No false promises from Labour on immigration targets, says Corbyn
Jeremy Corbyn has insisted Labour will not make "false promises" on cutting immigration as he accused Theresa May of being complicit in "whipping up hatred" against migrants.
The Labour leader warned against sowing division by pandering to anti-migrant sentiment, claiming it has consequences with hate crime rising in Britain and the United States following the Brexit vote and Donald Trump's election as president.
Both the Leave campaign and Mr Trump made cutting immigration central to their pitch to voters and were criticised for what many saw as alarmist rhetoric.
Mr Corbyn derided the "fake anti-elitism" of Mr Trump and interim Ukip leader Nigel Farage, whom he described as "rich white men", but stressed that the vote to leave the EU and Mr Trump's election represent "the most important moment in politics for a generation".
He said Labour must choose hope and never "accommodate hate", adding that when Asian and Caribbean migrants came to Britain in the mid-20th century, wages were not undercut because workers were protected by strong trade unions and employment rights.
Rejecting some Labour MPs' calls to commit to net migration targets, Mr Corbyn told the party's national policy forum in Loughborough: "We have to choose a different path; there can be no accommodation, now and never, with hate."
He went on: "We will not make false promises on immigration targets as the Tories have done or sow divisions, but we will take decisive action to end the undercutting of workers' pay and conditions, reinstate the Migrant Impact Fund to support public services, and back fair rules on migration."
He attacked the Tories, who have "fanned the flames of fear over immigration, whipping up hatred in the referendum campaign - egged on by their Ukip sidekicks.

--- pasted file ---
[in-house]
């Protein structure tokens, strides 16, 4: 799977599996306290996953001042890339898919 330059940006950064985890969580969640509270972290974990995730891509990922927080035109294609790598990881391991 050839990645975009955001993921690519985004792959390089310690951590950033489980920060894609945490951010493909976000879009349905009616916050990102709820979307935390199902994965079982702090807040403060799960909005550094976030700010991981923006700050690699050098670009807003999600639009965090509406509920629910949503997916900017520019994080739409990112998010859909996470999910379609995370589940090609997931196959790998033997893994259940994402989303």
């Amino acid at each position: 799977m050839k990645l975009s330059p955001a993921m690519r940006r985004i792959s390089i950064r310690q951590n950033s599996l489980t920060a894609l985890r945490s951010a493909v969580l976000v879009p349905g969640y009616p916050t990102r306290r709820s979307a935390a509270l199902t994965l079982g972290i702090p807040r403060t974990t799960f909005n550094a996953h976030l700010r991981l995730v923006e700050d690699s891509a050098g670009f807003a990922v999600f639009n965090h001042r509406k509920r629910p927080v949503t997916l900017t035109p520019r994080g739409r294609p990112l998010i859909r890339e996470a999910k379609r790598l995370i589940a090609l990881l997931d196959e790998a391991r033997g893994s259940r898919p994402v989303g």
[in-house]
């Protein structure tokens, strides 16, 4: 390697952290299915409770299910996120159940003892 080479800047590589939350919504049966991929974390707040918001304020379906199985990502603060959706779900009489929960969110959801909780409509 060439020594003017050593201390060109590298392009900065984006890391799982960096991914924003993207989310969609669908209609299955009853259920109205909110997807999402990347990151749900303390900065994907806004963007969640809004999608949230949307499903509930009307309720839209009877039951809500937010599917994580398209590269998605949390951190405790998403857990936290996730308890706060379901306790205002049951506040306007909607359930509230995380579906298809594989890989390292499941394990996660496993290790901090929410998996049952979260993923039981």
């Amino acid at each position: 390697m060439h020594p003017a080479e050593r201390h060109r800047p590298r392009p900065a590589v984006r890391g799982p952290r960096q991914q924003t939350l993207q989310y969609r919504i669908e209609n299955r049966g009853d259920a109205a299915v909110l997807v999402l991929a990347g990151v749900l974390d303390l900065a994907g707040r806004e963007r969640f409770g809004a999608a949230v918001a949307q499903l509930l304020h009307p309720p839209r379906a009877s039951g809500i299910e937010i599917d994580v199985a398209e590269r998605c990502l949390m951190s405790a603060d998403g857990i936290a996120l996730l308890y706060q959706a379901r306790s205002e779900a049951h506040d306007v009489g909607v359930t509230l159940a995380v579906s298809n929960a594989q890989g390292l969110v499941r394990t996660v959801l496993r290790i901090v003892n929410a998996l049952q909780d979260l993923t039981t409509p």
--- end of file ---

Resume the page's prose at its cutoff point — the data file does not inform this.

"This is a Government led by Theresa May who, as home secretary, authorised taxpayer-funded vans to tour the streets emblazoned with 'Go Home'.
"Who, as home secretary, made up stories about being unable to deport foreign criminals because they had a pet cat.
"Who was part of a Government that called disabled people on benefits scroungers, shirkers, and skivers - we will never use that language.
"It is this culture in which rising levels of hate crime have occurred; far-right views are now being presented as part of the mainstream, egged on by sections of the media that publish the most hateful and dishonest bile on a routine basis."
In a direct pitch to Brexit supporters who are sick of the status quo, Mr Corbyn said only Labour can "take back real control", echoing the Leave campaign's slogan.
"Politicians and political parties have a choice in this age of understandable cynicism," he said.
"Do we play on people's fears and anxieties? Or do we take what might be the more difficult approach: to restore hope?
"We can see the choice taken by politicians on the hard right - to whip up division against migrants, Muslims, Mexicans, women, LGBT people, people with disabilities.
"The fake anti-elitism of rich white men like Nigel Farage and Donald Trump. It's farcical at one level, but in reality it's no joke at all.
"We've seen a similar phenomenon in the US since last week's presidential election as we saw after Brexit: an appalling rise in hate crime. Saying anything to win a vote has consequences on the ground afterwards."
Mr Corbyn added: "So it is down to Labour to restore hope - and give people the chance to take back real control."
The Tories claimed Mr Corbyn's comments amounted to an attack on voters concerned about immigration.
Wealden MP Nusrat Ghani said: "Labour could not be more out of touch with the British people if they tried. Jeremy Corbyn has said in the past that he is not concerned about reducing immigration - and today he is attacking voters who want immigration to be controlled.
"Only the Conservative Party can deliver the right deal for Britain as we leave the EU - and that must mean controls on the number of people that come to our country."